EMC's Pivotal Decision

The creation of Pivotal as a separate legal entity is an attempt by EMC to reprise its success with VMware. What does Pivotal plan to do? A lot of discussions at EMC World focused on the need for a new platform that enables data fabrics instead of the traditional application fabrics. The new Pivotal One platform as a service (PaaS), which acts like an overarching OS across multiple compute platforms, is the approach EMC intends to pursue.

However, describing exactly what Pivotal is and will be is something that defies a 30-second elevator pitch. With some trepidation, as the phrase has been overused (but no one from EMC or Pivotal brought it up), Pivotal is attacking "the next big thing." The industrial Internet (that is, the Internet of things), big data, fast data, advanced analytics and extending the lessons of the megacloud (think Amazon AWS products or the "consumer grade" Internet) are all simply parts of the whirlwind of areas that Pivotal will tackle.

And that is simply too big for a single company to tackle, even one as large as EMC. The creation of the new entity invites others (including, as with VMware, EMC's direct competitors) to participate. And that requires an independent entity that acts in its best interests (with VMware as the role model).

Pivotal starts out as a company with 1250 employees and $900 million in investment, so it is a significant company from its birth (what a big baby!). And that start-up funding includes $110 million from GE. Quite frankly, EMC and its federated partner VMware did not need the money GE is contributing, but that makes GE a true "blood brother" committed to the cause.

More importantly, the presence of GE in Pivotal is vital. GE is not a stodgy industrial giant, but rather a large enterprise that is in the process of reinventing itself to meet the challenges of the industrial Internet. See its "brilliant machines" work with healthcare as just one example (hopefully, Jack Welch is smiling). Although much progress has been made, GE seems to understand the magnitude of the challenges and the problems that remain. It needs Pivotal to help address those issues, and Pivotal benefits from the real problems that it can tackle.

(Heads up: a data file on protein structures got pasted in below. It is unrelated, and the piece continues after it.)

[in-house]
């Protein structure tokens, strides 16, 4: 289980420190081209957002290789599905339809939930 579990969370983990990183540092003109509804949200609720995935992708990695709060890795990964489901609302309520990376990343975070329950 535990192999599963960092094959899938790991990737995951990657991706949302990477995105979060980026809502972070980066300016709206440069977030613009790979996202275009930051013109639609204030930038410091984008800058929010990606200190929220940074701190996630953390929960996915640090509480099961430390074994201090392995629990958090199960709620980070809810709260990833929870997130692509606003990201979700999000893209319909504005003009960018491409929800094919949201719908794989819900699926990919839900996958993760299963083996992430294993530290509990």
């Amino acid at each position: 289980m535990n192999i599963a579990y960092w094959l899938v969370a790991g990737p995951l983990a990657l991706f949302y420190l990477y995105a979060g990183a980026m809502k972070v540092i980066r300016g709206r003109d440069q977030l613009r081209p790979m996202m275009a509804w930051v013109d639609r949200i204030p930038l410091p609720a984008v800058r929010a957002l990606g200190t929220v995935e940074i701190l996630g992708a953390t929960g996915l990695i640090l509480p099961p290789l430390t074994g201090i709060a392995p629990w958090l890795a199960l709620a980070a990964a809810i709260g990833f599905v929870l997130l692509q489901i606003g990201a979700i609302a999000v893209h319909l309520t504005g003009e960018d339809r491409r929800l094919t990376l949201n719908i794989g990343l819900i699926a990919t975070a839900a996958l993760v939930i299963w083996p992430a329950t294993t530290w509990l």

Moreover, GE is a magnet. Other companies that can benefit from the industrial Internet as well as IT vendors that want a piece of GE's business will be attracted. The model for everyone is that a small slice of a very large pie is better than a large slice of an apple turnover. Now, is all that apple pie and motherhood? Well, maybe, as Pivotal faces a lot of daunting challenges, and a string of incremental successes may not yield the critical mass that is necessary for transformation to a true "next big thing." However, IT professionals need to pay attention to Pivotal and take into account the progress that is made over time.

One final point on Pivotal: The assets of Pivotal initially represent a good use of CEO Tucci's "string of pearls" acquisition strategy. EMC seeded Pivotal with assets, including Greenplum (such as its Hadoop distribution) and Pivotal Labs (agile software development consulting), while VMware contributed vFabric (including the Spring application architecture framework) and Gemfire (in-memory analytics), as well as Cloud Foundry (open platform as a service for clouds) and Cetas (real-time streaming analytics).

Next page: Striking Software-Defined Storage with ViPR